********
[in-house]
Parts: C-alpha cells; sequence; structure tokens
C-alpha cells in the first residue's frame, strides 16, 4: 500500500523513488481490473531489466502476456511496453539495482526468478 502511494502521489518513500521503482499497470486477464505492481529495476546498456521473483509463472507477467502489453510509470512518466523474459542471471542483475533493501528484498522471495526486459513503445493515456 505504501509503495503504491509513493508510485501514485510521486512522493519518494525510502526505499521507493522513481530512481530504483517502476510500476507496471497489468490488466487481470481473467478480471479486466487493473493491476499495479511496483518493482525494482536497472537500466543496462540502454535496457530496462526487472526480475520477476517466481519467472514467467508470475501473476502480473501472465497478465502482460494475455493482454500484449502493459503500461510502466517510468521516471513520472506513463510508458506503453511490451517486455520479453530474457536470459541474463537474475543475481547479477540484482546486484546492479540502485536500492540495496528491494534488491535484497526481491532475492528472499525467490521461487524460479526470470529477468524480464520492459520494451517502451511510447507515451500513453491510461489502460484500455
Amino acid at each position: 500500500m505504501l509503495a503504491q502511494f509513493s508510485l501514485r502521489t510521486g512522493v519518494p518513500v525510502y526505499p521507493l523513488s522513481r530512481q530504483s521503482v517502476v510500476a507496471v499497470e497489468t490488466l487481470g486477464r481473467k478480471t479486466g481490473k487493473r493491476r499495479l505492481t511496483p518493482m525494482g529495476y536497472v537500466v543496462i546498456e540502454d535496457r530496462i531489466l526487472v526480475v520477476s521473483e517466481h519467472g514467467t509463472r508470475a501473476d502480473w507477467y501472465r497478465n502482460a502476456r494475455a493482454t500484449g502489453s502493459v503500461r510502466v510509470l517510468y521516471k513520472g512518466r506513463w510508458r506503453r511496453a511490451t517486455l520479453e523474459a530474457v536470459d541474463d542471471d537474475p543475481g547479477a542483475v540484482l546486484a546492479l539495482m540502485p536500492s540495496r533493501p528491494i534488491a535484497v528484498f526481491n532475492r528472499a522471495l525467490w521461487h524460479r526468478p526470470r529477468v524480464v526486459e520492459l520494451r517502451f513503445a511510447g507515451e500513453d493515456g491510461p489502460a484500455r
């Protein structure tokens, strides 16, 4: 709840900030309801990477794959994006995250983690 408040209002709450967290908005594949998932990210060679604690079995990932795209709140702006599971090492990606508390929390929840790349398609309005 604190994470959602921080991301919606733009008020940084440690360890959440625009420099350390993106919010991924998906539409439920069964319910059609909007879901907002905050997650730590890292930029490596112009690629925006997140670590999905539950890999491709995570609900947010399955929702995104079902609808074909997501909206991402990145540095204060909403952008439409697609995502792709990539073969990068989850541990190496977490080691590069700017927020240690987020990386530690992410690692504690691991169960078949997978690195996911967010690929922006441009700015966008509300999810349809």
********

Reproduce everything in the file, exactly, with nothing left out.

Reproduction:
[in-house]
Parts: C-alpha cells; sequence; structure tokens
C-alpha cells in the first residue's frame, strides 16, 4: 500500500523513488481490473531489466502476456511496453539495482526468478 502511494502521489518513500521503482499497470486477464505492481529495476546498456521473483509463472507477467502489453510509470512518466523474459542471471542483475533493501528484498522471495526486459513503445493515456 505504501509503495503504491509513493508510485501514485510521486512522493519518494525510502526505499521507493522513481530512481530504483517502476510500476507496471497489468490488466487481470481473467478480471479486466487493473493491476499495479511496483518493482525494482536497472537500466543496462540502454535496457530496462526487472526480475520477476517466481519467472514467467508470475501473476502480473501472465497478465502482460494475455493482454500484449502493459503500461510502466517510468521516471513520472506513463510508458506503453511490451517486455520479453530474457536470459541474463537474475543475481547479477540484482546486484546492479540502485536500492540495496528491494534488491535484497526481491532475492528472499525467490521461487524460479526470470529477468524480464520492459520494451517502451511510447507515451500513453491510461489502460484500455
Amino acid at each position: 500500500m505504501l509503495a503504491q502511494f509513493s508510485l501514485r502521489t510521486g512522493v519518494p518513500v525510502y526505499p521507493l523513488s522513481r530512481q530504483s521503482v517502476v510500476a507496471v499497470e497489468t490488466l487481470g486477464r481473467k478480471t479486466g481490473k487493473r493491476r499495479l505492481t511496483p518493482m525494482g529495476y536497472v537500466v543496462i546498456e540502454d535496457r530496462i531489466l526487472v526480475v520477476s521473483e517466481h519467472g514467467t509463472r508470475a501473476d502480473w507477467y501472465r497478465n502482460a502476456r494475455a493482454t500484449g502489453s502493459v503500461r510502466v510509470l517510468y521516471k513520472g512518466r506513463w510508458r506503453r511496453a511490451t517486455l520479453e523474459a530474457v536470459d541474463d542471471d537474475p543475481g547479477a542483475v540484482l546486484a546492479l539495482m540502485p536500492s540495496r533493501p528491494i534488491a535484497v528484498f526481491n532475492r528472499a522471495l525467490w521461487h524460479r526468478p526470470r529477468v524480464v526486459e520492459l520494451r517502451f513503445a511510447g507515451e500513453d493515456g491510461p489502460a484500455r
């Protein structure tokens, strides 16, 4: 709840900030309801990477794959994006995250983690 408040209002709450967290908005594949998932990210060679604690079995990932795209709140702006599971090492990606508390929390929840790349398609309005 604190994470959602921080991301919606733009008020940084440690360890959440625009420099350390993106919010991924998906539409439920069964319910059609909007879901907002905050997650730590890292930029490596112009690629925006997140670590999905539950890999491709995570609900947010399955929702995104079902609808074909997501909206991402990145540095204060909403952008439409697609995502792709990539073969990068989850541990190496977490080691590069700017927020240690987020990386530690992410690692504690691991169960078949997978690195996911967010690929922006441009700015966008509300999810349809």